Every year, Nomura Research Institute (NRI) brings out a publication named “IT Roadmap”, which discusses the latest trends in IT and the forecast for the next five years. The latest 2019 issue introduces the latest trends and future prospects of “5G (Fifth-generation mobile communication system)” and “Information banking and credit scoring business”.
Fifth-generation mobile communications system (5G): Eiji Fujiyoshi, IT Infrastructure Technology Strategy Office
5G to be launched in Japan in 2020
For mobile operators, 5G is a once-in-a-decade innovation in the telecommunications system, and its impact is expected to be felt across various related industries.
5G offers three features: ‘High-speed and high-capacity’, which increases the communication speed to 10-20 Gbps; ‘Low latency’, which reduces the time lag between the device and the base station for data transmission to 1 ms; and ‘Multiple connections’, which allows multiple devices to be connected to a single base station.
Overseas, fixed-line communication services using 5G began in the US in 2018, while 5G services for mobile phones began in South Korea and the US in April 2019. Japan is planning to provide its pre-service in the summer of 2019 and the complete service in the spring of 2020.
Impact of 5G on businesses
Successfully realizing digital transformation (DX) using 5G
In 2020, two forms of communication will be provided as 5G services: eLTE with improved 4G, and 5G-NR (NewRadio) with newly established radio frequencies. They can be applied to areas that mainly require high-speed data communication, including urban areas and event venues such as stadiums. It is expected that 5G services will require several years before people across the country reap their benefits.
Although the prospects of 5G are currently unknown, the roadmap of evolution will remain unchanged. This is because with mobile communication networks being revamped, they not only have to provide smartphone-related services but also be able to support the realization of a smart society. Companies should consider using 5G in their DX initiatives while focusing on the use of non-networking areas such as platform technologies, including artificial intelligence and data that can be acquired from 5G.
Outlook of information banks and credit scoring businesses: Makoto Shirota, Digital Platform Development Department
Information banks mediate between individuals and businesses for transactions relating to personal data
Credit scoring quantifies creditworthiness of individuals
Credit scoring is a service that analyzes the personal data of an individual using AI and quantifies his or her creditworthiness. This score allows consumers to receive various benefits such as preferential interest rate at the time of borrowing.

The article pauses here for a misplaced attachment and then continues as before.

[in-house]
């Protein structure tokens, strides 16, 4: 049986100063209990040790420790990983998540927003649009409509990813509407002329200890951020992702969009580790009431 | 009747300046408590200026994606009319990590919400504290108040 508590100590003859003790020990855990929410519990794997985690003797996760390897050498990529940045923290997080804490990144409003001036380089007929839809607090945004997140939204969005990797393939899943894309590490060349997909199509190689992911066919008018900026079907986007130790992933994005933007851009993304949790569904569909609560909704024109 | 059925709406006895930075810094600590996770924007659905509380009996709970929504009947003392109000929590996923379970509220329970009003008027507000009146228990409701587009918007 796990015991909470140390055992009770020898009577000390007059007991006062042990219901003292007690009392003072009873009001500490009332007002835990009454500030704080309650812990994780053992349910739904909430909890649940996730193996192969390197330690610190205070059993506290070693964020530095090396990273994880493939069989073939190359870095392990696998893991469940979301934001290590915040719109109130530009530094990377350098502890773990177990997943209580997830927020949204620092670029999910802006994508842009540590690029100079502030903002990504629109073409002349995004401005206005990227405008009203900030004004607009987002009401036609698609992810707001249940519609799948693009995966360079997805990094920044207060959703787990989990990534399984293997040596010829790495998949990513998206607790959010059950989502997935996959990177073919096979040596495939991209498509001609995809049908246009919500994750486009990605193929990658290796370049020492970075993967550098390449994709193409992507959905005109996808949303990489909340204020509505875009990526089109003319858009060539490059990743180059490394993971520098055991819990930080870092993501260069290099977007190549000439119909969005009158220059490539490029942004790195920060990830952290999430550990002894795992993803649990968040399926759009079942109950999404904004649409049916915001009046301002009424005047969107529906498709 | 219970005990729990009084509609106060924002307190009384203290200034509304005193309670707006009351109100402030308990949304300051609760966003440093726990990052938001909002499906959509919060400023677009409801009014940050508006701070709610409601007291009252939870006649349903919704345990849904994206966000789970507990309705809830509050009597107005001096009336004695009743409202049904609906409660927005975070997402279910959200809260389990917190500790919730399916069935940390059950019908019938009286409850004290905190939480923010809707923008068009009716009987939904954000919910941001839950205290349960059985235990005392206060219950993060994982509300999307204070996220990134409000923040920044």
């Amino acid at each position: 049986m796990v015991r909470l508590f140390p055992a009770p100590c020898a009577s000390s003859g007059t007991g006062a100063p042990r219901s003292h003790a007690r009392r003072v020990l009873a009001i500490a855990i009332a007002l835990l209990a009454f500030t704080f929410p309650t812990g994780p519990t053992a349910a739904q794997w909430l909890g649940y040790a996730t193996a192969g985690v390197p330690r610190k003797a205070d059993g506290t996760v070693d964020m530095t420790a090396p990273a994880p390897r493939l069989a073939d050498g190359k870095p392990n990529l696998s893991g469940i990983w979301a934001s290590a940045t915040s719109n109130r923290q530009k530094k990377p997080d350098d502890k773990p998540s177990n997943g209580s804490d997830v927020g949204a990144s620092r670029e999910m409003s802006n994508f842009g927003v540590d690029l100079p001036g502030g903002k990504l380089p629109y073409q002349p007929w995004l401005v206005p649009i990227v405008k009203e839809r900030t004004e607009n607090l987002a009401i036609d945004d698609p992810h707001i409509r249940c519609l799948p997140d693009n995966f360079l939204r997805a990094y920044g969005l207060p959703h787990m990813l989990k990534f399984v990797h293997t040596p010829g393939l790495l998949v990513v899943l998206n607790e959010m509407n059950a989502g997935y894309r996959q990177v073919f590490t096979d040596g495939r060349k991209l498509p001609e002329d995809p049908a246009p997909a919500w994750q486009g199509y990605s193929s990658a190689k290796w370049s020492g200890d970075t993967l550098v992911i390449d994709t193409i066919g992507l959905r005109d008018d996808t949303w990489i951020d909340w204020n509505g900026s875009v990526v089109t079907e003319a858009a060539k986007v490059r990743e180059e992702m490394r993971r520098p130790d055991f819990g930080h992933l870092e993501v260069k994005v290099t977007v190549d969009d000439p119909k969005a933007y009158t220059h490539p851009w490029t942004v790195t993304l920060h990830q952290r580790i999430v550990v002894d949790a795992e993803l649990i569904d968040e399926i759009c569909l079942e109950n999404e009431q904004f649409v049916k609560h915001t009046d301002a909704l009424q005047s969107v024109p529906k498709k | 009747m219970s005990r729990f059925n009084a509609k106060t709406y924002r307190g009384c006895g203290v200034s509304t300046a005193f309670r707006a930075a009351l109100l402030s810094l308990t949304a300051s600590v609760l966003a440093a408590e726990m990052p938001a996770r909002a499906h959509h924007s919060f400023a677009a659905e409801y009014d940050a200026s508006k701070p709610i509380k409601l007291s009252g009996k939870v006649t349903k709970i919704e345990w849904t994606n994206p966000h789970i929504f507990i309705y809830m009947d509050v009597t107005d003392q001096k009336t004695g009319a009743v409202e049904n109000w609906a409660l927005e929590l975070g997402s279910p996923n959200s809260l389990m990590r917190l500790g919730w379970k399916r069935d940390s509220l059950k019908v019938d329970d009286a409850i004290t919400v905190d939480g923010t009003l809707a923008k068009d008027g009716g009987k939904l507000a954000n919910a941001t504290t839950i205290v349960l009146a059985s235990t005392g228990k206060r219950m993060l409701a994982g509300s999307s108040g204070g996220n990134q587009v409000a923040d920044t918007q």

In January 2015, Zhima Credit (Sesame Credit), a credit scoring system embedded in the Chinese smartphone-based payment app Alipay, was launched. This is because the spread of credit cards has been slow in China, and there was no way to measure creditworthiness.
Zhima Credit scoring calculates a credit score for each consumer based on their Alipay payment and service usage records, educational background, work experience, and ownership of assets such as personal car and home.
On achieving a score above a certain level, Chinese consumers get various benefits, such as easier access to visas of various countries and hotel reservations without having to pay deposits. This is why they focus on raising their scores.
In Japan, J.Score, a joint venture subsidiary of Mizuho Bank and SoftBank, launched Japan's first credit scoring service “AI Score reward” in October 2018. Individuals’ credit scores are calculated by having them register and answer various questions related to their hobbies, educational background, occupation, income, expenses, and asset ownership. In addition, scores can be further increased by linking transactions with Mizuho Bank, SoftBank, and Yahoo! JAPAN.
The extent to which credit scores will permeate in Japan is unknown, but assuming that social infrastructure will be established in the future, it could result in issues such as ensuring the reliability of scores, taking measures against those who attempt to raise their scores by illegal means, and eradicating concerns about disparities or discrimination.
In the future, both information banks and credit scoring systems will seek to expand the range of data they collect and the number of partners. However, as both services are involved in collecting personal data of consumers, there is a possibility that they may merge in the future.
Nomura Research Institute, Ltd.
Corporate Communications Department